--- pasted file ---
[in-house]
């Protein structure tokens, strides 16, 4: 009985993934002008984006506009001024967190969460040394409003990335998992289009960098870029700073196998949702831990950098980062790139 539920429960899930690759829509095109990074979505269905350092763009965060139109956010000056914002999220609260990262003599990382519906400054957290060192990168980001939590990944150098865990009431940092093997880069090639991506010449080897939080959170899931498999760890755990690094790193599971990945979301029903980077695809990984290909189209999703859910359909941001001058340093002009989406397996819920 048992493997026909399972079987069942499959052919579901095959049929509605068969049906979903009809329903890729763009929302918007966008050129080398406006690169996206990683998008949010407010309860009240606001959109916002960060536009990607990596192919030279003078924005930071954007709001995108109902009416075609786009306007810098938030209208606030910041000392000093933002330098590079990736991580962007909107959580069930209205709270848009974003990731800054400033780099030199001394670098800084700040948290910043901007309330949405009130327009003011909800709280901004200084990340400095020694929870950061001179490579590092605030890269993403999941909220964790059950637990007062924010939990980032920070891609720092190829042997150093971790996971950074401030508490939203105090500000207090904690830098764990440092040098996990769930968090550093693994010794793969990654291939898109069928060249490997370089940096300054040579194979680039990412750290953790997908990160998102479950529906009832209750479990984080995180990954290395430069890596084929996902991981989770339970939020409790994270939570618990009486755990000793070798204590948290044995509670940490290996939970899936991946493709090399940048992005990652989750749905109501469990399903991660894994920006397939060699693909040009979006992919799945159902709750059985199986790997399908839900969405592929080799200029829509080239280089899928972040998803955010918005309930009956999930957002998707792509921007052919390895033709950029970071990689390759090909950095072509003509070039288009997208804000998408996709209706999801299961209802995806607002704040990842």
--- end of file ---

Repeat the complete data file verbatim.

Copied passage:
[in-house]
């Protein structure tokens, strides 16, 4: 009985993934002008984006506009001024967190969460040394409003990335998992289009960098870029700073196998949702831990950098980062790139 539920429960899930690759829509095109990074979505269905350092763009965060139109956010000056914002999220609260990262003599990382519906400054957290060192990168980001939590990944150098865990009431940092093997880069090639991506010449080897939080959170899931498999760890755990690094790193599971990945979301029903980077695809990984290909189209999703859910359909941001001058340093002009989406397996819920 048992493997026909399972079987069942499959052919579901095959049929509605068969049906979903009809329903890729763009929302918007966008050129080398406006690169996206990683998008949010407010309860009240606001959109916002960060536009990607990596192919030279003078924005930071954007709001995108109902009416075609786009306007810098938030209208606030910041000392000093933002330098590079990736991580962007909107959580069930209205709270848009974003990731800054400033780099030199001394670098800084700040948290910043901007309330949405009130327009003011909800709280901004200084990340400095020694929870950061001179490579590092605030890269993403999941909220964790059950637990007062924010939990980032920070891609720092190829042997150093971790996971950074401030508490939203105090500000207090904690830098764990440092040098996990769930968090550093693994010794793969990654291939898109069928060249490997370089940096300054040579194979680039990412750290953790997908990160998102479950529906009832209750479990984080995180990954290395430069890596084929996902991981989770339970939020409790994270939570618990009486755990000793070798204590948290044995509670940490290996939970899936991946493709090399940048992005990652989750749905109501469990399903991660894994920006397939060699693909040009979006992919799945159902709750059985199986790997399908839900969405592929080799200029829509080239280089899928972040998803955010918005309930009956999930957002998707792509921007052919390895033709950029970071990689390759090909950095072509003509070039288009997208804000998408996709209706999801299961209802995806607002704040990842």